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What do you look for in a helper?

  1. #1
    kiwiinoz is offline Registered User
    Join Date
    Jul 2008
    Hong Kong

    What do you look for in a helper?

    Hi all

    I am new to living in HK, and contemplating the idea of a full-time helper. The apartment we will be living in has a maids room... so my husband has given me the option.

    I guess I have a few questions...
    What do you look for when you interview a maid? Are there characteristics to look out for that are good/bad?

    How do you decide if you can trust a maid?

    Can you get maids with first aid certificates/medical training? My son febrile convulses when he is ill, and while I would make every effort to be around when he is ill.. I would just feel a little more comfortable knowing I had someone who knows how to put him in a recovery position, not freak out and do nothing, and administer CPR if needed... is it unrealistic to find someone with those skills?

    I would also want someone to be a friend to my kids, that they can have fun together, and learn to trust someone other than myself or my husband.. is this the wrong attitude?

    If I have a maid, can I still do the cooking.. or share the cooking duties?

    Can you reward your maid for her honesty and hard work? Is there a set protocol? Or can we just do what we want in terms of rewarding?

    I know... lots of questions... sorry...
    Please feel free to share any and all advice you have on what you think works. These boards are so helpful, and I appreciate anything you can share.



  2. #2
    fhurley's Avatar
    fhurley is offline Registered User
    Join Date
    Jul 2008
    Sai Kung

    Hi Lisamaree,
    I think it is very difficult job making sure you have the right person for the job. My advice would be to take someone who is personally recommended by someone you know. Ask around everyone you know and see if they know anyone who is leaving who has a helper. This way you will have much more trust in them. Many of the helpers here are already very well trained some are nurses even as they can earn more money here as a helper than at home as a nurse.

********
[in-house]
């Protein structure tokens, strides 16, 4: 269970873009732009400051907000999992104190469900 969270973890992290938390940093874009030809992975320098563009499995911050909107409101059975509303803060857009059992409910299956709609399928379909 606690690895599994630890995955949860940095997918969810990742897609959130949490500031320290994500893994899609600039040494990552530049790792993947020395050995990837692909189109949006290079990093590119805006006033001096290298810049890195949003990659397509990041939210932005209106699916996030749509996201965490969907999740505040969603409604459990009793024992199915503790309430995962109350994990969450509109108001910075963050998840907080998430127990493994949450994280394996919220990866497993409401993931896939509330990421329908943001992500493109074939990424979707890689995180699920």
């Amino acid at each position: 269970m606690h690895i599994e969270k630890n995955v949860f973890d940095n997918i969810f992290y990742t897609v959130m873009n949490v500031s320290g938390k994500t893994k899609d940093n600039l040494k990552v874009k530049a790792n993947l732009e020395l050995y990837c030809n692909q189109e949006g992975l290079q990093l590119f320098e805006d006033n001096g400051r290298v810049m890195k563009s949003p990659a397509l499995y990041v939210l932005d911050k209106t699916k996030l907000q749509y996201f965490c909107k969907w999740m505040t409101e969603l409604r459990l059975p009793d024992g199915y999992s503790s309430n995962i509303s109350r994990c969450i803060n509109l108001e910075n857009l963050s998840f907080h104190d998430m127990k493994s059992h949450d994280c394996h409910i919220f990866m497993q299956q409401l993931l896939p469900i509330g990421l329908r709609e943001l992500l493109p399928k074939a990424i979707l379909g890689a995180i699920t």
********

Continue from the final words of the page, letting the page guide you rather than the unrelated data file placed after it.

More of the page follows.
There are several places offering CPR training if your new helper hasn't done it you will have to pay for the course but it is well worth it. Annerley and matilda hospital are two of these. If you look in the calendar at the top you will see some events for CPR training.
    I think you have exactly the right attitude a good helper will become one of the family and a stand in parent when you are not at home. It is really important that the children have a good relationship with her and that you all present a united front on expectations and behaviour.

    In terms of jobs - its totally up to you which jobs your helper does and which you do. If you enjoy cooking Im sure she would be very relieved not to have that extra job but would be willing to take it on if you are too busy.
    What a few people I know do regarding rewards is offer their helper a pay rise after the first year if they are working as expected. That way they have incentive to do well and you feel they have earned the rise. You can also give them a contribution to visiting their family more than once a year as the contract says only once every 2 years which seems a bit hard to me.

    In terms of what to look for. I would always try and choose someone with experience - you can find this out at interview, always check references. I look for someone who is chatty as I want my children to be talked to a lot to help develop their language skills. You can ask them to come and meet your child to see how they interact.
    I hope this helps.
    If you have any more questions let me know.

  3. #3
    LeahH is offline Registered User
    Join Date
    Apr 2007
    Hong Kong, Mid Levels

    Totally agree with everything Fhurley says, your attitude is a good one. Our helpers are part of the family and a stand in for my husband and I in all respects (e.g. not just discpline, but also responsible for encouraging development, teaching new skills and lots of playtime together etc.).

    A recommendation is always best, but if that's not possible then a comprehensive interview with lots of 'what would you do if...' to establish general common sense and to ensure you are on the same page with regard to key issues.

    The issue of trust is tricky, instincts are rarely wrong and she would hopefully inspire a good rapport and confidence from the outset. Definitely include time watching interaction with your children - someone who clearly enjoys 'playing' would be important to me.

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